A Playwright's First, A Comedy Set In His Native Dixie

Posted: July 16, 1987

NEW YORK — An all-woman play written, remarkably, by a man of humorous insight has moved into Off-Broadway's Lucille Lortel Theater. Steel Magnolias, Robert Harling's first play, has transferred from the showcase WPA Theater, following the path of Key Exchange, Nuts and Little Shop of Horrors.

Harling writes in the Southern-eccentric vein popularized by playwright Beth Henley. His play, set in a beauty shop in a small Louisiana town that the playwright calls Chinquapin, observes the behavior of a representative segment of the population.

Truvy, who runs the shop, and her new assistant, Annelle, are farther down the social ladder than their customers. Truvy is a dedicated professional who subscribes to a journal called Southern Hair and says, firmly, that there is no such thing as natural beauty.

The nervous, self-doubting Annelle is in flight from marriage to a bad man. She joins the Riverside Baptist Church, is born again and feels a lot better as a result. The customers are a rich widow with a tart tongue, a sour woman who lives for her collie and a mother and daughter whose bickeringly loving relationship is the play's main subject.

The play begins with the creation of a Princess Grace coiffure for the daughter on her wedding day and proceeds, through much laughter, to the lamentable consequences of the daughter's stubborn insistence on having a baby against doctor's orders.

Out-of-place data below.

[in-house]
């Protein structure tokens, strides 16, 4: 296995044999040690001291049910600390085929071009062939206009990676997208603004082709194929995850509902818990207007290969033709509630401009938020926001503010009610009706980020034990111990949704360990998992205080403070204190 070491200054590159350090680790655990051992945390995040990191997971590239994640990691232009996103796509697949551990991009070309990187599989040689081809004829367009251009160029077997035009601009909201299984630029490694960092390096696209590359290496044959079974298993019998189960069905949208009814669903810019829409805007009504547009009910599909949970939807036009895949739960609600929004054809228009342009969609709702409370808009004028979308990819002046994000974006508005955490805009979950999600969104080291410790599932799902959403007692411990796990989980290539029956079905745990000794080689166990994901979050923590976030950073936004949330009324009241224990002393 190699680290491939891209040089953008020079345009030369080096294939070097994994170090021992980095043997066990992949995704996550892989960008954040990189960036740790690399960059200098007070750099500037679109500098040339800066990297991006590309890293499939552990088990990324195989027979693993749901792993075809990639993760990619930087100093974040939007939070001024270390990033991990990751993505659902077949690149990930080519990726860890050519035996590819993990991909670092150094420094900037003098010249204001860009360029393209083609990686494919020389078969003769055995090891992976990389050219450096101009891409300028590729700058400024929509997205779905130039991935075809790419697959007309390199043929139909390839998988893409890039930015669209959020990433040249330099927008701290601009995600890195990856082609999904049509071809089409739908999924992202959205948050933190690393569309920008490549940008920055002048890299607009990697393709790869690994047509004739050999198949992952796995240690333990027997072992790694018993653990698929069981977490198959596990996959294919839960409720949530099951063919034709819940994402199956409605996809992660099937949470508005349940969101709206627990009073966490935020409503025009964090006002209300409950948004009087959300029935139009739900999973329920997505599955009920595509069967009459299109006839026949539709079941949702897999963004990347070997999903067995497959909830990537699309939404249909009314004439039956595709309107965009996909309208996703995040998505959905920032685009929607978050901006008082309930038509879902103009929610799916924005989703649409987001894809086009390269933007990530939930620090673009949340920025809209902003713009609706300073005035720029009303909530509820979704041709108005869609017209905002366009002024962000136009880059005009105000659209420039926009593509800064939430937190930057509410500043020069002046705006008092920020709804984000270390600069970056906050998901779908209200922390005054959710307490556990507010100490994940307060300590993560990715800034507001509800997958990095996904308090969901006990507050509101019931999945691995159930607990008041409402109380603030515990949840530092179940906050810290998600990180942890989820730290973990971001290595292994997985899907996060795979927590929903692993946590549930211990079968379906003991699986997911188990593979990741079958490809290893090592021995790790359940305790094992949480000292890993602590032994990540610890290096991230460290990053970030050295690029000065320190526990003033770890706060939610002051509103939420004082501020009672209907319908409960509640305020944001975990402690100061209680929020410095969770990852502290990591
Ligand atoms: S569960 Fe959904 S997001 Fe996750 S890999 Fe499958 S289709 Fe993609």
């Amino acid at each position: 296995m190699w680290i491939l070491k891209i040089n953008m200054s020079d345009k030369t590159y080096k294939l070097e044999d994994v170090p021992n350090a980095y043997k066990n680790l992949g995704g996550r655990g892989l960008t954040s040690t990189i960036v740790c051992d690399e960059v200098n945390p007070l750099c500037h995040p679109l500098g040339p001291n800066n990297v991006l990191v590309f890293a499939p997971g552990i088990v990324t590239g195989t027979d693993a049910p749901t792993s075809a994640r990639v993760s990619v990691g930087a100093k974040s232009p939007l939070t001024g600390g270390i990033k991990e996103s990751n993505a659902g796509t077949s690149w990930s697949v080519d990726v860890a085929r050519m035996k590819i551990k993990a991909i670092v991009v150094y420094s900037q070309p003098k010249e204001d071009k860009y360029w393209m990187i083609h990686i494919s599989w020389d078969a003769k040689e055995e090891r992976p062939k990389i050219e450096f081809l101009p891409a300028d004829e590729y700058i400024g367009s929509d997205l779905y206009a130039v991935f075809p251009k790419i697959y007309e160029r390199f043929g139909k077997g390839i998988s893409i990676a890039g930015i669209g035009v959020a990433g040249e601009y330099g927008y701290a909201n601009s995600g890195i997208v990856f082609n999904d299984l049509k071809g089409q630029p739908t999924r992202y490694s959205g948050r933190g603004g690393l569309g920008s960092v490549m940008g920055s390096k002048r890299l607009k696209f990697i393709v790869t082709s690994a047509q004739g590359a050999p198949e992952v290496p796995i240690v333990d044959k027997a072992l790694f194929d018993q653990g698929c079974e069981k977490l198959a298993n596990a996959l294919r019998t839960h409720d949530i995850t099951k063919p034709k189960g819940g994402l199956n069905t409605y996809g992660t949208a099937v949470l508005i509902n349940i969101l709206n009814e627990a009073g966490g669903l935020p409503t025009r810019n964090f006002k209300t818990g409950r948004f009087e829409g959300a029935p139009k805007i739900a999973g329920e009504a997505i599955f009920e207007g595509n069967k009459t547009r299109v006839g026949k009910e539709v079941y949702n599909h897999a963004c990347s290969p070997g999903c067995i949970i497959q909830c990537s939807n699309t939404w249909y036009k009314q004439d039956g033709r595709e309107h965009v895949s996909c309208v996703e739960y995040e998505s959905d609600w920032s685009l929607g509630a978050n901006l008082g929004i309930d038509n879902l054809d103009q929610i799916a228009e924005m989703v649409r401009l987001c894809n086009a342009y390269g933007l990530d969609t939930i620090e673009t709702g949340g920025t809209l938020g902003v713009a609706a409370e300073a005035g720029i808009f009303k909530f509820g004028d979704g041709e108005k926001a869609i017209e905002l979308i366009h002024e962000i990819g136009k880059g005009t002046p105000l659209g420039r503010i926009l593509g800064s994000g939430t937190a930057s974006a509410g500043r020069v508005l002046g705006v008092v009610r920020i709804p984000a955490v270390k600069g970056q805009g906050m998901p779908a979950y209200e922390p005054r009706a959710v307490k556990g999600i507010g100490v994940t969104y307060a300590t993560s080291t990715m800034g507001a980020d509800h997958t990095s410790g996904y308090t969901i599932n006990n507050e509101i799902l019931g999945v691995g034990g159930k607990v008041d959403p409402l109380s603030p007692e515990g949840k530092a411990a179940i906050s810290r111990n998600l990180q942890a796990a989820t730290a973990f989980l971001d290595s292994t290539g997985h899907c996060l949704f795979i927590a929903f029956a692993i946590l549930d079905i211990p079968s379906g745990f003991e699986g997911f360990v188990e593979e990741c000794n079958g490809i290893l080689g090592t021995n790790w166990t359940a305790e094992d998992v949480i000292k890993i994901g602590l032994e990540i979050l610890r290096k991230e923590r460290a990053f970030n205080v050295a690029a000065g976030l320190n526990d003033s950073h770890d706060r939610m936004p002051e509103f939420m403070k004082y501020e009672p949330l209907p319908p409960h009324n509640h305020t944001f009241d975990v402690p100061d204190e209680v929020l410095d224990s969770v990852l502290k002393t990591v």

In perfect harmony with trendy feminist thought, the men in the lives of these women do not measure up; they are either dull or lazy or crazy or

criminal. They plainly aren't worth the showing, so the playwright doesn't bother to bring them onstage.

One of the striking things about these Southern plays is their cultural authenticity. Harling is from Natchitoches, La., and says that the mother and the daughter in the play are his own family. He says further that certain details are likewise from life, such as the "groom's cake" that we are told is in the shape of an armadillo, with gray icing.

On the whole, Southern writers have never needed to be inventive; they just

put it down as it happened, and the rest of the country thinks they're outrageously colorful. In the Christmas segment of Steel Magnolias, for instance, mention is made of a "mismatched manger scene." Such a thing probably exists down there, but it has a surreal sound.

In any case, Harling writes with uncommon sympathy of a sisterhood that speaks its mind in places in which men are never seen, and in this respect his play transcends its regional identity. There is a strong and true bond between the mother and her daughter and moving emotional support for them from the other women. The playwright's shafts of wit take flight almost involuntarily, like startled birds. (Critical strictures against plays that turn on medical problems probably should not be invoked in the case of a fellow who is just starting out.)

Harling should offer up a little prayer of thanks for the sharp casting and direction that have produced performances of such witty grace as those of Margo Martindale as Truvy, Constance Shulman as Annelle, Mary Fogarty as the town persimmon, Kate Wilkinson as the rich widow and Betsy Aidem and Rosemary Prinz as the mother and daughter. The director is Pamela Berlin, who plainly knows women as well as, if not better than, the playwright does.

Designer Edward T. Gianfresco's beauty shop is puzzling at first, because one wall is clearly the exterior of a house. But the oddness of it vanishes when Truvy explains that we are looking at what was once a carport, converted by her lazy husband into a place in which she could support him.

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